Doctor Strange 2: The Origin of the Multiverse in Superhero Comics

In just a matter of days, movie fans will be treated to Doctor Strange in the Multiverse of Madness, the latest entry within the ever-growing Marvel Cinematic Universe. As the title alludes, the film will follow Stephen Strange / Doctor Strange (Benedict Cumberbatch) on a wild and dire journey throughout the Marvel multiverse, which will envelop both new and familiar characters. The nature of the multiverse fully being integrated into the MCU has interested fans for years, after several years' worth of narrative fakeouts and an eventual introduction of it in the Loki Disney+ series and Spider-Man: No Way Home. With Multiverse of Madness, the concept will fully be brought to the big screen — and will be adding to a surprising tapestry of how it has existed within the world of mainstream superhero comics.

The first instances of alternate realities and the characters between them crossing over occurred in the DC Comics during the Golden Age. 1953's Wonder Woman #59 provided the first prominent instance of a parallel reality, when Wonder Woman crossed paths with a nearly-identical version of herself whose world was ruled by the villainous Duke Dazam. After superhero comics faded out of popularity for several years in the early 1950s, DC, under the direction of editor Julius Schwartz and editor Gardner Fox, decided to reintroduce and reboot many of its previous superhero titles. This began with a new version of The Flash in 1956, and eventually encompassed similar versions of existing characters (Batman, Superman, and Wonder Woman), as well as entirely new heroes taking on existing mantles (Green Lantern, The Atom). As these new characters were introduced, fans lamented at the erasure of the previous Golden Age counterparts, who had unceremoniously faded into obscurity at the end of the original era.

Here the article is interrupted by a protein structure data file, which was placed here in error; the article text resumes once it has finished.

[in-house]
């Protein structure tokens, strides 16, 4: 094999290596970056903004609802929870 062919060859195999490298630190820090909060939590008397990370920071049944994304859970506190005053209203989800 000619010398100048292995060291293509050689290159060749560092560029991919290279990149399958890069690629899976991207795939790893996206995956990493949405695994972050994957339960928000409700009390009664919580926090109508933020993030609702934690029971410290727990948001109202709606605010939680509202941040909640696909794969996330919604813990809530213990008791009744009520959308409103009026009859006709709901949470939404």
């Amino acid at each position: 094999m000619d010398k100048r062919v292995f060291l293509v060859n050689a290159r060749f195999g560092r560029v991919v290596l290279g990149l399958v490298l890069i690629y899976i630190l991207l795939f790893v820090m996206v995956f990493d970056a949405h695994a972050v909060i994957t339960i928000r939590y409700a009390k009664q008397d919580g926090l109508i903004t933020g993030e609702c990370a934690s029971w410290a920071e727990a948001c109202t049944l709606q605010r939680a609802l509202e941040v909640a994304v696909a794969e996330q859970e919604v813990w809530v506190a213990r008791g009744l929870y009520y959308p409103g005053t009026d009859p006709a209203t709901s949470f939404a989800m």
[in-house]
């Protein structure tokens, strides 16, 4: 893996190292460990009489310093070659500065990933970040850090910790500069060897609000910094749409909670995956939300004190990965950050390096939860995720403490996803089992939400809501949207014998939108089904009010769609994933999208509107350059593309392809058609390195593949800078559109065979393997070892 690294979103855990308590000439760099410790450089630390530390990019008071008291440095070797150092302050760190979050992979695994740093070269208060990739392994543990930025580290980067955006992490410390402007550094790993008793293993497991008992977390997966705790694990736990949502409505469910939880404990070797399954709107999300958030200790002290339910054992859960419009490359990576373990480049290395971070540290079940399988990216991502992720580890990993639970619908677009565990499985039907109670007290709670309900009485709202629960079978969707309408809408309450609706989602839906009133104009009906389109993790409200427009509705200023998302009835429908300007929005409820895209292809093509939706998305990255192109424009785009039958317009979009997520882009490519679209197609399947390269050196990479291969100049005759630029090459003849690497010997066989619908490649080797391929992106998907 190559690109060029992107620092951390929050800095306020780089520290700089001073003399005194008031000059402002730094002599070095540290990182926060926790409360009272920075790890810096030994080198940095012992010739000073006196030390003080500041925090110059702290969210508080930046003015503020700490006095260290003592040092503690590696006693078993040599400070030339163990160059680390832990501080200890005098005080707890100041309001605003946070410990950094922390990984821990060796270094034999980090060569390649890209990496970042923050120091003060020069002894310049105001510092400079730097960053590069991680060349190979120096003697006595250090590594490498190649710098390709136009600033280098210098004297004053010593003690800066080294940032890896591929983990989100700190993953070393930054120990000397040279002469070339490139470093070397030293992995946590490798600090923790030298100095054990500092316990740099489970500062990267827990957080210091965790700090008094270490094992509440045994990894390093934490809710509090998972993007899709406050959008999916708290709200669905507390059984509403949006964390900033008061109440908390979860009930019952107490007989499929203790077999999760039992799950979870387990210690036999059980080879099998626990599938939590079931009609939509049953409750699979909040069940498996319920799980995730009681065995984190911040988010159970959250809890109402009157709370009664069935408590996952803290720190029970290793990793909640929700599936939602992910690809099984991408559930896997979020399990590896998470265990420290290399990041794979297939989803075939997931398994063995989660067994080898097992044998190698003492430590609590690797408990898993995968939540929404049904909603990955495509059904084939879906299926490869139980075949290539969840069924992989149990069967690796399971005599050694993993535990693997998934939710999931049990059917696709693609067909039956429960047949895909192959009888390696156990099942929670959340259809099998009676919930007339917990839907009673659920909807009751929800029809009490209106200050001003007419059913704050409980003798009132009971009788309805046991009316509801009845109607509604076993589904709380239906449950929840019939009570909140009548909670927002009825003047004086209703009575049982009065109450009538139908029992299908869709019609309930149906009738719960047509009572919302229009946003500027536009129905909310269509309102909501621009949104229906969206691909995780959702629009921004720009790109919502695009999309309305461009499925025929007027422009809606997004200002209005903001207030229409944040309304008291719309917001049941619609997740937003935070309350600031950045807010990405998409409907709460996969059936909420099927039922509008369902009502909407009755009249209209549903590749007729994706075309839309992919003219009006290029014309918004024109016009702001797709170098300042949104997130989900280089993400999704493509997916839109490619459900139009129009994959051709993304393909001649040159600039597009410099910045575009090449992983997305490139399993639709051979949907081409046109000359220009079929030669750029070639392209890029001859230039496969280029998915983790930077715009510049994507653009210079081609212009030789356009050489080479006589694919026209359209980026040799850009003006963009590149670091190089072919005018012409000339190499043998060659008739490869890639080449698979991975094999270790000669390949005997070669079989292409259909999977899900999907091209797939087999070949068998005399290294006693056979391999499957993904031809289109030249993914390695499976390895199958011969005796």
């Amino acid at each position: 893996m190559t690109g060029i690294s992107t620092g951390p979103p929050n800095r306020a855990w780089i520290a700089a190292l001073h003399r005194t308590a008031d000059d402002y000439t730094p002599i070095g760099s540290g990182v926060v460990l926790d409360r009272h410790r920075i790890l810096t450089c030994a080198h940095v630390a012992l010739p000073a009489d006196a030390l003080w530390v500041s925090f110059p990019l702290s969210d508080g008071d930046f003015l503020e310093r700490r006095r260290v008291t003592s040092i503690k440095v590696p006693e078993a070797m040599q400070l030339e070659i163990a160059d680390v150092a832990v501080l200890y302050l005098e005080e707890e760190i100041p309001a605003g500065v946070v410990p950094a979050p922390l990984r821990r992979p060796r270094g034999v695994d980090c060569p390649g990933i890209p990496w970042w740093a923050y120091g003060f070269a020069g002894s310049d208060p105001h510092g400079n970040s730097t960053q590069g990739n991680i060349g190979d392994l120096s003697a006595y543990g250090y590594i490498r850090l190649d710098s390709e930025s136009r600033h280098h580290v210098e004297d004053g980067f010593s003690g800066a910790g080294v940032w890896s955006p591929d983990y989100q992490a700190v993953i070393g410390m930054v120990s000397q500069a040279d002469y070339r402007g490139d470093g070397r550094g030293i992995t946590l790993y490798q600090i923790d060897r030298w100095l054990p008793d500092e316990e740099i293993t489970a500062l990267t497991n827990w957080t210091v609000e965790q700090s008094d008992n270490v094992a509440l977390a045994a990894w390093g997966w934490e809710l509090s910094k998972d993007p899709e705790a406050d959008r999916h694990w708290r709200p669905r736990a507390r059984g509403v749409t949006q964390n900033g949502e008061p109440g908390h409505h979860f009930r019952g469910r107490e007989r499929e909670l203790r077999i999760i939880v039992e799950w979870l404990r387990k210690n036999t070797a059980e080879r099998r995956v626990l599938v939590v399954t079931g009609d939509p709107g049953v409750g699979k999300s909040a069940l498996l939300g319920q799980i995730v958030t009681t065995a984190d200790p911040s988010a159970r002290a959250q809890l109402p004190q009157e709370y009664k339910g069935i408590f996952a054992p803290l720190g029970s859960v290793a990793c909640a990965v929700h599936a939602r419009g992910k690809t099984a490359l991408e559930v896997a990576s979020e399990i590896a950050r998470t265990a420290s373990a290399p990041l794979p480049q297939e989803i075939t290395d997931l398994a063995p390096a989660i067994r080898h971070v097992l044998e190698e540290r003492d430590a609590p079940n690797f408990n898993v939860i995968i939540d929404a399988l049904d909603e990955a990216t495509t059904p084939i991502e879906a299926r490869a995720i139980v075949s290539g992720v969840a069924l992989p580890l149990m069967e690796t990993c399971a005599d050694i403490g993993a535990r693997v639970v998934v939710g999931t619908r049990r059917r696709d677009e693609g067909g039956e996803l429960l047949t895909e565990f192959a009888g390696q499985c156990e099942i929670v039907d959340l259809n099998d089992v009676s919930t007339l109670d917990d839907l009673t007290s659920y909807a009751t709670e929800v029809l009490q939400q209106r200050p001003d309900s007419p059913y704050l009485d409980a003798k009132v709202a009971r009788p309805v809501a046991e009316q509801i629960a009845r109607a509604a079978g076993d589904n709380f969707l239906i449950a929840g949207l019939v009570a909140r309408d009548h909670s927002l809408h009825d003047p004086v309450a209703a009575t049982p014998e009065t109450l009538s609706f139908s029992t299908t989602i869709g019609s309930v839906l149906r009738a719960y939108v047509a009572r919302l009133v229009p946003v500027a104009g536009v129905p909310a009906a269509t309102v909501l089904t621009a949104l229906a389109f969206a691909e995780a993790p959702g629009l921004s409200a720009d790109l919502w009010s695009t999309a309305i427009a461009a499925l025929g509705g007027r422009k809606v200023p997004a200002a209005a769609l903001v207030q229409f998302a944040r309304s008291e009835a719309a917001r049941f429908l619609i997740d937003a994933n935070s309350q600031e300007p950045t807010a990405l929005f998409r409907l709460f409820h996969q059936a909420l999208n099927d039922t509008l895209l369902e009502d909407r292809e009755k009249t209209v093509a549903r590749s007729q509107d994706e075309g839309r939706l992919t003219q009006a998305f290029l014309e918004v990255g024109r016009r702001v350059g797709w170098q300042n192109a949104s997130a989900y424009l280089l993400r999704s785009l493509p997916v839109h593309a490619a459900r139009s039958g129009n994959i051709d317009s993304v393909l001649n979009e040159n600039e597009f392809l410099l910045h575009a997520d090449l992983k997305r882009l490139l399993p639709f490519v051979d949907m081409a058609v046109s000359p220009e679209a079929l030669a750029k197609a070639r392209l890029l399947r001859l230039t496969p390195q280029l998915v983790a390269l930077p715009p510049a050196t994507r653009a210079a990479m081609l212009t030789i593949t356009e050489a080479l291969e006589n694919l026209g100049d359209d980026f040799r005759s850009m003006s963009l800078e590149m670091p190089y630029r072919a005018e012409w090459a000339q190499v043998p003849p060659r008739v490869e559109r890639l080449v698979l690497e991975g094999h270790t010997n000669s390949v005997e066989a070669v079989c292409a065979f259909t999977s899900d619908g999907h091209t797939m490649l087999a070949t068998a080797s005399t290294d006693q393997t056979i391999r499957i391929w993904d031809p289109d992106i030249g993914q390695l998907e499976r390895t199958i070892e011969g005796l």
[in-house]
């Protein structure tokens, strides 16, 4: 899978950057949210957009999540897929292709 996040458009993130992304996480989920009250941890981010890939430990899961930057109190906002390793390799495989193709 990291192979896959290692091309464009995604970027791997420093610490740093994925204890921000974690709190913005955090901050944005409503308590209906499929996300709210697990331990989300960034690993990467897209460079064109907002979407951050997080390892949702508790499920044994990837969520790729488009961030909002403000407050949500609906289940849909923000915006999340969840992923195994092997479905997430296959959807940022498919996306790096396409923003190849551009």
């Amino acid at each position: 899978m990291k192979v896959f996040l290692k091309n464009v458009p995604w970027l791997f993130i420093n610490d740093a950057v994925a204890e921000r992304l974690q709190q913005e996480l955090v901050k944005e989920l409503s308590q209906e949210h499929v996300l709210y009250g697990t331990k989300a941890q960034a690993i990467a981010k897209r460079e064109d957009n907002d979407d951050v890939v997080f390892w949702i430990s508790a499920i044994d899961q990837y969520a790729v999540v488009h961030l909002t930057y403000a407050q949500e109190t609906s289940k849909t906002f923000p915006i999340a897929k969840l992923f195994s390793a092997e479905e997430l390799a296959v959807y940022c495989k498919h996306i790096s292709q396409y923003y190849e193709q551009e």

Enter "Flash of Two Worlds," a 1961 The Flash story penned by Fox with art by Carmine Infantino, which chronicled a meeting between the Golden Age and Silver Age incarnations of The Flash, Jay Garrick and Barry Allen. To explain why the two had not met previously, it was established that Barry previously believed Jay and his counterparts were fictional characters in comic books, and that their universes could only cross over if they were vibrating at the right frequency.

"I allowed Barry Allen to pass into the alternate reality that he thought of as a fictional world by vibrating at superspeed, thus allowing his molecules to pass into the alternate reality that encompassed the same space as our world (remember: I studied physics in college) and actually meet and team up with Jay Garrick," Schwartz writes in his 2000 biography Man of Two Worlds: My Life in Science Fiction and Comics. "This established a comics precedent of having a character from one universe interact with a character from another universe, the ultimate in crossovers since it was basically Flash meets Flash."

As Infantino puts it, the idea of "Flash of Two Worlds" — and by extension, essentially the multiverse beginning in superhero comics — occurred when he was literally trying to stump Schwartz.

"I'd do a cover, and dammit, they'd write the story around it, so I was getting very upset by this, so I said, 'I'll fix you,'" Infantino told NerdTeam30 in 2007. "I did a cover with some guy in the foreground and two Flashes running up, he's saying, 'Help!' and they're both saying, 'I'm coming!' So I put it on his desk and I said, 'Here. Solve this!' and I walked out. By the time I got home my phone rang. He said, 'We got it solved. I went through hell.' I couldn't believe it. It was a great story, a terrific story."

Just a year later, Marvel Comics (who did not begin to have a prominent superhero output until the Silver Age) began to toy with the idea of alternate universes, when Johnny Storm visited the Fifth Dimension in 1962's Strange Tales #103. DC, meanwhile, took the success of "Flash of Two Worlds" even further, by having the Golden Age heroes of the Justice Society of America and the Silver Age heroes of the Justice League of America cross over in adventures every year, and designating that the heroes hailed from (respectively) Earth-2 and Earth-1. This string of crossovers not only showcased even more of the DC multiverse (including additional worlds), but created the opportunity for some meaningful character moments, such as Golden Age heroine Black Canary moving from Earth-2 to Earth-1 following the death of her husband in 1969.